5. 5. Satyendra Singh Tomar, Dr.S.P.Singh / International Journal of Engineering Research and Applications (IJERA) ISSN: 2248-9622 Vol. 3, Issue 2, March -April 2013, pp.340-347 Figure 5: Effect of holding time on the yield.Figure 2: TGA curve of waste polyethylene Figure 6: FTIR spectrum of waste PE oil obtained at 400°C.Figure 3: DTG curve of waste polyethyleneFigure 4: Effect of Temperature on Reaction Time 344 | P a g e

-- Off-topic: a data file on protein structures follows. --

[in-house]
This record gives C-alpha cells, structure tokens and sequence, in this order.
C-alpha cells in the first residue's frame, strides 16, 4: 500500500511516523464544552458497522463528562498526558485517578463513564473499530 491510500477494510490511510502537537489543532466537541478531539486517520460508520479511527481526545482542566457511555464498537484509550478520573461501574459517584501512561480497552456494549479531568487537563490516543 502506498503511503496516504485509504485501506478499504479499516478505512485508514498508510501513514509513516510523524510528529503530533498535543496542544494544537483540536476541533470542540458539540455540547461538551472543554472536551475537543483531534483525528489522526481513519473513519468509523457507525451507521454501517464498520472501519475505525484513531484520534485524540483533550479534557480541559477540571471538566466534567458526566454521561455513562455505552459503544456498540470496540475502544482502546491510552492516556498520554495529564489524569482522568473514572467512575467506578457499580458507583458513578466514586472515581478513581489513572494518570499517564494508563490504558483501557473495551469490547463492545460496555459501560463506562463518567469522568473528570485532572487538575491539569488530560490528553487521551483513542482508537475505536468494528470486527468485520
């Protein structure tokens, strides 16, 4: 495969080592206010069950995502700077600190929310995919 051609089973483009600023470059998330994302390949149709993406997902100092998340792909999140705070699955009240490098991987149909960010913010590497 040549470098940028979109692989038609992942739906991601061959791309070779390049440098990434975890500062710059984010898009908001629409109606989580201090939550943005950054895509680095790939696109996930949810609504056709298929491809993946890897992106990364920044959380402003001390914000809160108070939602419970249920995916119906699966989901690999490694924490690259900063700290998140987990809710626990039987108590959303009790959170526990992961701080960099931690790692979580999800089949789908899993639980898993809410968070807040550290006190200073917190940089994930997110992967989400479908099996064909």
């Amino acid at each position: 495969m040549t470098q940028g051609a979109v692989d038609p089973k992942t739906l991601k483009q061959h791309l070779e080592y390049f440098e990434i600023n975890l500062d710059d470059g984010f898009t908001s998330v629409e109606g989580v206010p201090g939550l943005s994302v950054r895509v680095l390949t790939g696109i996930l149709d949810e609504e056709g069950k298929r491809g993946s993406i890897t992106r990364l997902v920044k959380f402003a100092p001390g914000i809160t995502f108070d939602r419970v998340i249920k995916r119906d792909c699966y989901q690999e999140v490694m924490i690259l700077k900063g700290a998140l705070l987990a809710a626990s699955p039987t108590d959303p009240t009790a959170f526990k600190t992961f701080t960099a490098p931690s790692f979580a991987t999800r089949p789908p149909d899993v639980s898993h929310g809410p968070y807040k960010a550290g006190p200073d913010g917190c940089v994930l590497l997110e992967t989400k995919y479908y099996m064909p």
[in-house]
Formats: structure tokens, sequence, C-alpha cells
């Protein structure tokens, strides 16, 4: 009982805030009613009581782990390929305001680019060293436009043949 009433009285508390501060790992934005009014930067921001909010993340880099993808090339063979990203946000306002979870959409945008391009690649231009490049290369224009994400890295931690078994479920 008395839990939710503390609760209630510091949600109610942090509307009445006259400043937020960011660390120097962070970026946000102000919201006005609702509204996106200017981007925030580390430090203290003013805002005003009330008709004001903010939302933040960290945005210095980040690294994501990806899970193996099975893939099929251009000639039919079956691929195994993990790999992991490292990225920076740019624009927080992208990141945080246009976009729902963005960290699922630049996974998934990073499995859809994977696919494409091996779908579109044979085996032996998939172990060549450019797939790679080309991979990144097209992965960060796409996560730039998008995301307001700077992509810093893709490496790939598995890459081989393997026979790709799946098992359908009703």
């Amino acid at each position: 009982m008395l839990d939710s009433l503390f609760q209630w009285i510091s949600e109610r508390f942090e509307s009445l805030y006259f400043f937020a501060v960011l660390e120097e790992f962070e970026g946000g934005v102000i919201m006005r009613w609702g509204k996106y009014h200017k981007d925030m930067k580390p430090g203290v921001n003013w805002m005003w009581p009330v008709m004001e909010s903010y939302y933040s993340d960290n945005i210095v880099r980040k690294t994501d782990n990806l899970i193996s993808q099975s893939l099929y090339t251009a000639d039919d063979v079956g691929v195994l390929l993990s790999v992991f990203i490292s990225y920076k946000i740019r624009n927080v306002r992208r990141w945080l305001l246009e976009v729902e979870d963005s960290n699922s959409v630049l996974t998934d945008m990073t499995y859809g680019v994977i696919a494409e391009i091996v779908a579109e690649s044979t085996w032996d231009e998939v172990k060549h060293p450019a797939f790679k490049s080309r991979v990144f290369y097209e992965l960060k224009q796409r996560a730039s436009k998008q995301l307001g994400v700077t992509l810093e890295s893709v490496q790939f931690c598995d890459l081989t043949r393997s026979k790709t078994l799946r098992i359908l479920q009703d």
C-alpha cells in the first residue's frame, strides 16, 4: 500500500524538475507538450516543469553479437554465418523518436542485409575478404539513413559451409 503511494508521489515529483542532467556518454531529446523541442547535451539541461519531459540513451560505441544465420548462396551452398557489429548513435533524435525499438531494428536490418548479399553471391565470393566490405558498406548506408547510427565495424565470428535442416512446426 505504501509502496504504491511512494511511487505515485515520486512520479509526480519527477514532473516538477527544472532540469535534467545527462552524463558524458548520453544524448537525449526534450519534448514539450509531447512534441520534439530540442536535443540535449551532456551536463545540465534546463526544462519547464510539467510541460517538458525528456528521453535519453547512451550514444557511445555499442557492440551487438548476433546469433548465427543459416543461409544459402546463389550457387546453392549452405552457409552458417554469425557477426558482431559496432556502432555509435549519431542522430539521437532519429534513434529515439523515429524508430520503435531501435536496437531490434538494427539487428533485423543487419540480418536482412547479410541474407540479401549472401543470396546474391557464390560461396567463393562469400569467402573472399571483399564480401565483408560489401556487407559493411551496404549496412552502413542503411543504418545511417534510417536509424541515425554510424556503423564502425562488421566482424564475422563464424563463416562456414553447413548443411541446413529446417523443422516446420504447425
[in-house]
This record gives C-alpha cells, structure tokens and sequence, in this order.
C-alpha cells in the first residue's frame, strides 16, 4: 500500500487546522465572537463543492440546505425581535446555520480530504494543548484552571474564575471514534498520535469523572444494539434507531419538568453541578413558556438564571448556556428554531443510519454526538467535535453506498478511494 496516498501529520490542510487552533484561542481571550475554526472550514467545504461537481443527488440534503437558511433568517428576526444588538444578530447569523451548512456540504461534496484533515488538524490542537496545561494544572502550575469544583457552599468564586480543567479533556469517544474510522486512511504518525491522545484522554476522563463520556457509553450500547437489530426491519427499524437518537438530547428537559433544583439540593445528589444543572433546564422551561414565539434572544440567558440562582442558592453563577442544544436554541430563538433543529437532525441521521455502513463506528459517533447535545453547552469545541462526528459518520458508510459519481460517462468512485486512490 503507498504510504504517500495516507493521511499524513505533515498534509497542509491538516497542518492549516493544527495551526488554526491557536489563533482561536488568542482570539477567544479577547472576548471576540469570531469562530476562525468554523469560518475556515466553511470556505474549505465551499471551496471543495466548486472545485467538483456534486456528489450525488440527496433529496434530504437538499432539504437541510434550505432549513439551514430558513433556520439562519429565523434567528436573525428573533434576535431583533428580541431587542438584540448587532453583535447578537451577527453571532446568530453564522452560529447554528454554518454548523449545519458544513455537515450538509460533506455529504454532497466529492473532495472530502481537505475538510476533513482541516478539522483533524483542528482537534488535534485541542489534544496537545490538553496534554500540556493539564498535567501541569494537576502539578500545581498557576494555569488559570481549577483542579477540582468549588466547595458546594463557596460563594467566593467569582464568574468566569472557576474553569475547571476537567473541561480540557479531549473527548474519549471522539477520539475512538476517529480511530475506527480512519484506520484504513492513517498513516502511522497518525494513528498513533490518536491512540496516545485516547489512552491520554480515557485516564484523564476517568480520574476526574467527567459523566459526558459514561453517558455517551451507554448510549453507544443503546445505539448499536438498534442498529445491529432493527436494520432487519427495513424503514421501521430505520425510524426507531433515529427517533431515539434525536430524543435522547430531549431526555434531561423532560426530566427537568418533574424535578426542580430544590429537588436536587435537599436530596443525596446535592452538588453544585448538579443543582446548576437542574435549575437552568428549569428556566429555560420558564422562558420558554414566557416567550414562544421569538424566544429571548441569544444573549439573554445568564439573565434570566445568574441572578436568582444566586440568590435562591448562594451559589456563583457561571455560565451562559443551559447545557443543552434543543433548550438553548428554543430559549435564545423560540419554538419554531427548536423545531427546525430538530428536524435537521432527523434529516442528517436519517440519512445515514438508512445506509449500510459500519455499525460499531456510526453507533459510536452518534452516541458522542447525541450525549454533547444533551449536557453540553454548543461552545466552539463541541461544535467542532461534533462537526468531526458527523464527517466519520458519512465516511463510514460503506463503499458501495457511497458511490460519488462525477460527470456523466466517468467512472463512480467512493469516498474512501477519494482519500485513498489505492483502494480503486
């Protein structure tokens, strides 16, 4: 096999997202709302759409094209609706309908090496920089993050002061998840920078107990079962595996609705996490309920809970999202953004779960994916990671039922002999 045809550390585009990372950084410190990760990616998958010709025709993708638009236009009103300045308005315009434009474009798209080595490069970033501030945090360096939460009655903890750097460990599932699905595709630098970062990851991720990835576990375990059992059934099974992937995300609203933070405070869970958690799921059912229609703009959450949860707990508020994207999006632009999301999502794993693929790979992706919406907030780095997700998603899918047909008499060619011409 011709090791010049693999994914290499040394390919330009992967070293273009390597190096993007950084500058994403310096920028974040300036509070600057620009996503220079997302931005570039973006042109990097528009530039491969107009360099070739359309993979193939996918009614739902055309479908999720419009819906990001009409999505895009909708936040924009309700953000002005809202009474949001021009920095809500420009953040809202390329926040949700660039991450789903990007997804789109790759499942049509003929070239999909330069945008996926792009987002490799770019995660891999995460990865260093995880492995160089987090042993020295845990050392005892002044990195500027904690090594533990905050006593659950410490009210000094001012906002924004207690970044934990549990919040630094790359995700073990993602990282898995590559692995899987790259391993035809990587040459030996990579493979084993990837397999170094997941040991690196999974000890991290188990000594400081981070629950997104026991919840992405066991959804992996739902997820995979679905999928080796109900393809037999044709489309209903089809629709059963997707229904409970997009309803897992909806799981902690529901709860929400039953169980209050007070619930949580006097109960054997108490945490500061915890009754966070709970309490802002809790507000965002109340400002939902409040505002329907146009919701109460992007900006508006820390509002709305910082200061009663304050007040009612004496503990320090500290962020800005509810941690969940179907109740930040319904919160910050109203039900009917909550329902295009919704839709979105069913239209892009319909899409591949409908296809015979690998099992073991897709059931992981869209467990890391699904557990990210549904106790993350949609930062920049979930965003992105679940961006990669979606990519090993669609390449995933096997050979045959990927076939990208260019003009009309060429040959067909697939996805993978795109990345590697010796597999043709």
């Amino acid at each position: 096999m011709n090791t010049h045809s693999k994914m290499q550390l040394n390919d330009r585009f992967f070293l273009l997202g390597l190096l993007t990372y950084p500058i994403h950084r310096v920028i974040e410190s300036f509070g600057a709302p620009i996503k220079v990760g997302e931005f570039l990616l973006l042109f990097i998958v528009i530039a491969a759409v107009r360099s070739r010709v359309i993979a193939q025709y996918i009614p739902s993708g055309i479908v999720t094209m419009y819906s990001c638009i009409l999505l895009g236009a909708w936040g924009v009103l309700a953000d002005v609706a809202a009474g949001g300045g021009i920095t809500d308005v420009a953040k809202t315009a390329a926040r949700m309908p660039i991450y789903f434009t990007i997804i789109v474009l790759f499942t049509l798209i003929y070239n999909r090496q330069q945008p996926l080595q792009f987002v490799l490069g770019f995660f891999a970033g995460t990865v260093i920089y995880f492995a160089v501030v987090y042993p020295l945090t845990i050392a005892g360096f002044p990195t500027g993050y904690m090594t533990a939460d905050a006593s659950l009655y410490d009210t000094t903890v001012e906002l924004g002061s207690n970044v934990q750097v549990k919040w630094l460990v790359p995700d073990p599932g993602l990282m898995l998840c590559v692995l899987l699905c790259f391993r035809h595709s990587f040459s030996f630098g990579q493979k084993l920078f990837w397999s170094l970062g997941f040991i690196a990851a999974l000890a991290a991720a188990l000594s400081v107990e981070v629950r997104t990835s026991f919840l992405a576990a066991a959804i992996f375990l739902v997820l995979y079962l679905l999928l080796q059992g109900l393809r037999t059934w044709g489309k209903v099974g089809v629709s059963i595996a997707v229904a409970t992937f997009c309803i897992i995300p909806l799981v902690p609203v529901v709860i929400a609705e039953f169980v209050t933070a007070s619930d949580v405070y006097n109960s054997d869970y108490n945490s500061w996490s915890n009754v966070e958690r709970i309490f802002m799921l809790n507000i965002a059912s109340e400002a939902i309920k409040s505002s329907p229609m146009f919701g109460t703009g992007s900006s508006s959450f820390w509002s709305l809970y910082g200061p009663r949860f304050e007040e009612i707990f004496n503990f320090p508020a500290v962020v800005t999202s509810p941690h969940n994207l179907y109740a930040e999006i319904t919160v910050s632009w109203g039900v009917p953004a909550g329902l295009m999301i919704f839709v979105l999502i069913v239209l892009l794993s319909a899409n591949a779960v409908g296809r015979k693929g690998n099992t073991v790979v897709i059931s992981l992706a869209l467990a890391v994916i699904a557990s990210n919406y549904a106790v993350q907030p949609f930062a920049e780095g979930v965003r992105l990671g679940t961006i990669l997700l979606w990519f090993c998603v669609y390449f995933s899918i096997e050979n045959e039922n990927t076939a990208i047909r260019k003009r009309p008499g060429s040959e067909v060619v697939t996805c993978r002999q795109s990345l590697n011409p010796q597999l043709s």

6. 6. Satyendra Singh Tomar, Dr.S.P.Singh / International Journal of Engineering Research and Applications (IJERA) ISSN: 2248-9622 Vol. 3, Issue 2, March -April 2013, pp.340-347Figure 7: GC/MS chromatogram of the oil that wasobtained at 400°C R.Time Area Name of Molecul (min) % Compound ar Properties Present (Parikh (Kim et Formula study et al., al., 3.050 1.50 1-Nonene C9H18 (Waste 2009) 2010) 3.147 0.96 Nonane C9H20 PE) [24] [25] 4.465 2.60 1-Decene C10H20 Proximate analysis 4.463 1.25 Decane C10H22 Moisture 0.00 0.00 1.37 5.914 3.22 1-Undecene C11H22 content 6.116 1.76 Undecane C11H24 Vol. matter 100 100 92.90 7.525 3.30 1-Dodecene C12H24 Fixed carbon 0.00 0.00 1.14 7.628 2.25 Dodecane C12H26 Ash content 0.00 0.00 4.59 8.960 3.80 1-Tridecene C13H26 Ultimate Analysis 9.075 2.50 Tridecane C13H28 Carbon 80.50 84.95 79.9 10.346 4.70 1-Tetradecene C14H28 Hydrogen 13.90 14.30 12.6 10.450 2.90 Tetradecane C14H30 Nitrogen 0.60 0.55 - 11.618 4.87 1-Pentadecene C15H30 Sulphur 0.080 - - 11.714 3.18 Pentadecane C15H32 Oxygen 5.35 0.20 5.10 12.846 5.09 1-Octadecene C18H36 Chlorine - - 1.13 12.935 3.68 Hexadecane C16H34 GCV 45.78 - 44.40 14.011 4.87 1-Heptadecene C17H34 (Mj/Kg) 14.084 3.70 Hexadecane C16H34 15.096 4.70 1-Nonadecene C19H38 15.170 369 Hexadeane C16H34Table 1: Proximate and ultimate analysis of waste 16.135 4.40 1-Nonadecene C19H38polyethylene 16.211 3.68 Hexadecane C16H34 17.145 3.76 1-Nonadecene C19H38 17.190 3.19 Eicosane C20H42 Temp (°C) 350 400 450 500 18.079 3.17 1-Nonadecene C19H38 Oil (wt.%) 11.2 23.8 21.9 7.9 2.97 Heneicosane C21H44 18.139 Wax (wt.%) 0 0 50.0 71.1 18.995 2.55 1-Nonadecene C19H38 Gas/ volatile 84.2 72.4 25.1 18.5 19.047 2.47 Docosane C22H46 (wt.%) 19.859 1.99 1-Nonadecene C19H38 Residue(wt.%) 4.6 3.8 3.0 2.5 19.920 1.99 Tricosane C23H48 Reaction time 760 290 68 54 20.687 1.27 1-Nonadecene C19H38 (min) 20.751 1.28 Tetracosane C24H50 21.501 0.94 1-Nonadecene C19H38Table 2: Distribution of the different fractions at 21.538 0.69 Docosane C22H46different temperatures in the Polyethylene 22.274 0.44 n-Tetracosanol-1 C24H50Othermolysis 22.310 0.36 Tetracosane C24H50 23.015 0.27 1-Nonadecene C19H38 Wave Type of Name of 25.051 0.21 4,6- C14H30 Number Vibration Functional Dimethyldodecane (cm-1) group 2955/296 C-H stretching Alkane 6 1373 C-H Scissoring Alkane and Binding 2851 C-H stretching Alkane 1642 C=H stretching Alkane/Fingerpr int region 1462 C=H stretching Alkane/Fingerpr int region 991 C-H Bending Alkane 908 C-H Out-of- Alkane plane bending 720 C-H Bending Alkanes BandsTable 3: FTIR assignments of waste PE oil obtainedat 400°C Table 4: GC-MS composition of oil obtained at 345 | P a g e